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The Use of Face Coverings when Coming to The Royal Wolverhampton NHS Trust Premises

The Use of Face Coverings when Coming to The Royal Wolverhampton NHS Trust Premises - including hospitals and GP practices

People infected with COVID-19 can have very mild or no respiratory symptoms (asymptomatic) and can transmit the virus to others without being aware of it.

In line with recent recommendations from the World Health Organisation, we are introducing new measures at The Royal Wolverhampton NHS Trust to keep visitors, patients, and staff safe.

From Monday, 15 June 2020 you will need to wear a face covering when you come to hospital or GP practice as a visitor or outpatient.

What does this mean for me?

We can all play a role in reducing the spread of coronavirus and keeping our hospitals safe. If you are coming to hospital as a visitor or for planned outpatient care, it is important that you wear a face covering at all times.

This is for your safety and the safety of other patients and staff.

Face coverings can be cloth and/or homemade, and advice on how to wear and make one can be found on the government website.

Face coverings worn as part of religious beliefs or cultural practice are also acceptable, providing they are not loose and cover the mouth and nose.

We are asking that you plan in advance and bring a face covering with you whenever possible, but if you do not have one available when you come to hospital, please see a member of staff on arrival and we will provide you with one.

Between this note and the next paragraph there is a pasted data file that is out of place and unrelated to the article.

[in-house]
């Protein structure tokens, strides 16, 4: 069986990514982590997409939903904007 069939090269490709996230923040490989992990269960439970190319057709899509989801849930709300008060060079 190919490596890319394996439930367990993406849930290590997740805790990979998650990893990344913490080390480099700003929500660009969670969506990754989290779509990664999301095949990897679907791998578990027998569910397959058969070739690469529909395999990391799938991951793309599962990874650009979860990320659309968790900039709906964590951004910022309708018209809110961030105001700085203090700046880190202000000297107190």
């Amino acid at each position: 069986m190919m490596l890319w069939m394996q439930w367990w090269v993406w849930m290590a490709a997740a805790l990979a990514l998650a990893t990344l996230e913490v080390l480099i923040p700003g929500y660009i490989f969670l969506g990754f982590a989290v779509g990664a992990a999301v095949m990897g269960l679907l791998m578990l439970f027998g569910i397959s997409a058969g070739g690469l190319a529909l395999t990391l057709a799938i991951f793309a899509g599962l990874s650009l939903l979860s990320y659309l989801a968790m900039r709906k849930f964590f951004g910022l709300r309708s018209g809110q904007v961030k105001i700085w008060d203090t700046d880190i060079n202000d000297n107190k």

If you are currently shielding and have been provided with a surgical face mask for your appointments, please continue to use this. If you have not been provided with a surgical face mask, you should wear a face covering.

For some people, wearing a face covering may be difficult due to physical or mental health conditions. In these instances, other measures will be considered on a case by case basis, for example timed appointments and being seen immediately on arrival.

If you are a deaf or hearing impaired, our staff have a range of communication options to ensure that they can communicate effectively with you. This might include the use of clear masks where possible, as well as visual aids such as writing things down, speech to text apps and sign language.

All visitors will be expected to comply with existing social distancing and hand hygiene measures in addition to the face coverings while in the hospital setting.

A Teaching Trust of the University of Birmingham